We're backing Northern Ireland farmers as Brexit looms: Ulster Bank
Ulster Bank has insisted it has not altered lending practices for farmers because of Brexit.
The bank, which is the title sponsor the Balmoral Show, said it was continuing to lend as usual despite the highs and lows of the ongoing withdrawal negotiations.
Ulster Bank's chief executive and head of agriculture spoke out yesterday at a breakfast meeting with representatives from the industry ahead of the annual show, which runs from May 15 to May 18.
Chief executive Richard Donnan said: "The agri-food sector is a crucial component of the Northern Ireland economy.
"We are strongly committed to continuing to support it through the funds we have available to lend and through the expertise of our team. That includes support for farmers and primary producers right through the supply chain, including some of our biggest and best-known food processors."
While admitting that the industry faced many challenges, Mr Donnan said he believed it could handle them.
"Our local agri-food companies have proven themselves to be adept at focusing on the things they can control, so that they are well positioned to capitalise on whatever opportunities also emerge," he explained.
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"That means continuing to generate great produce and products, increasing value and investing in R&D and innovation to improve productivity and distinctiveness."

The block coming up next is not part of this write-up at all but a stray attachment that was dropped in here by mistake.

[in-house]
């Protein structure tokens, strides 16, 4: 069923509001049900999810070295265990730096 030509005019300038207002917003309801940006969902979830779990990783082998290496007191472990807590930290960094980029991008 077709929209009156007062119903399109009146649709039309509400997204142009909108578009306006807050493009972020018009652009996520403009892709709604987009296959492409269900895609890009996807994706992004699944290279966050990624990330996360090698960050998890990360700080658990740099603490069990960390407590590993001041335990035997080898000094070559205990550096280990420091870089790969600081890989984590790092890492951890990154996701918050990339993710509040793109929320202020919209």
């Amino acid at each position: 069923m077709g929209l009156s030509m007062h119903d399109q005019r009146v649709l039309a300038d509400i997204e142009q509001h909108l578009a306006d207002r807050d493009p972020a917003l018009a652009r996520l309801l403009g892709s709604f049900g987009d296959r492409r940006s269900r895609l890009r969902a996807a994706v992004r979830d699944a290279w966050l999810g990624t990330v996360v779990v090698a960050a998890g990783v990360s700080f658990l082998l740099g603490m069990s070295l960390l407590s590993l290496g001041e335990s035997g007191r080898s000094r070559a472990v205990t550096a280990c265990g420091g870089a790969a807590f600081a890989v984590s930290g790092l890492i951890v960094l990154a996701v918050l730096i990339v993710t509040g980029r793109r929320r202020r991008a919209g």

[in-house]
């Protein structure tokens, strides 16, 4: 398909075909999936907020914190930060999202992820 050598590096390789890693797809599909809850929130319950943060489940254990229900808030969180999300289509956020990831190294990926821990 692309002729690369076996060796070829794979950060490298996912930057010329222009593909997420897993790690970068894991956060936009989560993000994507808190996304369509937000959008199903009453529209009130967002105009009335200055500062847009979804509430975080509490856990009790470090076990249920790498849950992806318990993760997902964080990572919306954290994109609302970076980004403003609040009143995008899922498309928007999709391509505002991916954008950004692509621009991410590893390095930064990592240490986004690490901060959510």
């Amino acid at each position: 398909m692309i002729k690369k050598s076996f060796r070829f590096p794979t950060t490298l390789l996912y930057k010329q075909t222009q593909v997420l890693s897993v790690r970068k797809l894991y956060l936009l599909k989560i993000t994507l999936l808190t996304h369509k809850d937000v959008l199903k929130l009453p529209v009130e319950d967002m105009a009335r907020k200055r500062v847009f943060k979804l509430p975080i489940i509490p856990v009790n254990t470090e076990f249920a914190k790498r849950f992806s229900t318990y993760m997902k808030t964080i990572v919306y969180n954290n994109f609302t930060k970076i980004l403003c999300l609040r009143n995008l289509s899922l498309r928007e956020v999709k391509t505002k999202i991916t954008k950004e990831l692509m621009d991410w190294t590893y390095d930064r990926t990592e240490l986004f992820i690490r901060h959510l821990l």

Senior agriculture manager Cormac McKervey said Brexit had not impacted on lending practices so far.
"At a farmer level, we weren't going to change how we lent. Once we know what will happen, we'll react to it," he added.
"We wouldn't take a knee-jerk reaction to all news about Brexit, but if we remain aligned to the customs union or a variant, that would make sense because the EU is our closest partner and the wealthiest trading bloc on the planet."
Mr McKervey said that many farming sectors, including dairy and pigs, were performing well.
Pig producers had shown good management practices and had survived the impact of higher prices, he added.
Mr McKervey suggested an outbreak of swine fever in China would push up prices for pork products as people turned to the European market.
But he said poultry farmers had been badly affected by cuts to the renewable heat incentive subsidy, and some had decided to replace wood pellet boilers with gas heaters, which meant additional heavy costs.
Mr McKervey also stressed that farmers' appetite for land purchase was still strong, citing research by the Irish Farmers Journal which recorded a 4.4% increase in land prices, with the province breaking the £10,000 per acre barrier. "Brexit doesn't come into it (land)," he said.